However, irradiation with thermal or ionizing radiation can also be used for the targeted modification—that is to say, the conversion, mutagenesis, stimulation, transduction of cells or tissues—in cell research and in cell and tissue production, in particular also for fragmentating cellular DNA to prevent cell proliferation. In this case, control of the correct dose is highly important, especially if dose/effect dependencies of such radiation-induced modifications and effects on cells or tissues must first be determined scientifically.

In the context of the automation of biotechnological plants—in particular, plants for the production of vaccines, as well as plants for cell and tissue culturing—devices, methods, and means must be created which enable a particularly continuous processing of biological media—especially pathogenic suspensions, suspensions of cells or tissues, sterile media, etc. It is desirable in such cases to furnish methods and means for the dose-controlled irradiation of such biological media which are particularly fully automatic and continuously operable and which can be “inserted” into the ongoing flow of material in such plants. At the same time, it should be possible to clean, sterilize, or exchange such means as required in the plant. Likewise, the protection of personnel (from infection) and protection of products (from contamination) must be ensured.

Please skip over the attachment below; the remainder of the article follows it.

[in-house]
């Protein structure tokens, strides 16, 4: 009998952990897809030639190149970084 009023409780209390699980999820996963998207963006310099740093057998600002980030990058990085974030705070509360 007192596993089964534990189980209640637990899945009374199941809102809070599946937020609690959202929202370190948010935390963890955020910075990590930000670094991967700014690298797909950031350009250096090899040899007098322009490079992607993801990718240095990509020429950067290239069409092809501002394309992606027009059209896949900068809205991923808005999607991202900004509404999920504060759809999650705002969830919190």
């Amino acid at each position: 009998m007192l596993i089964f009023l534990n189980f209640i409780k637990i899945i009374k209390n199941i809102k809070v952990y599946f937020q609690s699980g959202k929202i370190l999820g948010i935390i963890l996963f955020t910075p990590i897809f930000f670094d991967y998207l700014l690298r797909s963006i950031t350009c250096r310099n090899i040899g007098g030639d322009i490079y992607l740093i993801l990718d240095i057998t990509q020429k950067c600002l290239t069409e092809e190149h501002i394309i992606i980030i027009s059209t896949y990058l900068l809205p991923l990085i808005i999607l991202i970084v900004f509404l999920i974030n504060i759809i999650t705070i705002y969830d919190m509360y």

SUMMARY

The invention was based on the technical problem of providing methods and means for automated, continuous irradiation of fluid biological media, particularly such as are suitable for subjecting a continuous fluid stream of the biological medium to a controllable radiation dose in an automatic line for the production or processing of such media. The invention must achieve an improved—that is, particularly, a dose-controlled—irradiation exposure, especially for the purpose of reliably inactivating pathogens or modifying biological media in a targeted manner according to the radiation. At the same time, an integral module should be furnished which is autonomously operable within the automatic line and is interchangeable and easy to clean, while also ensuring protection of personnel and protection of the product.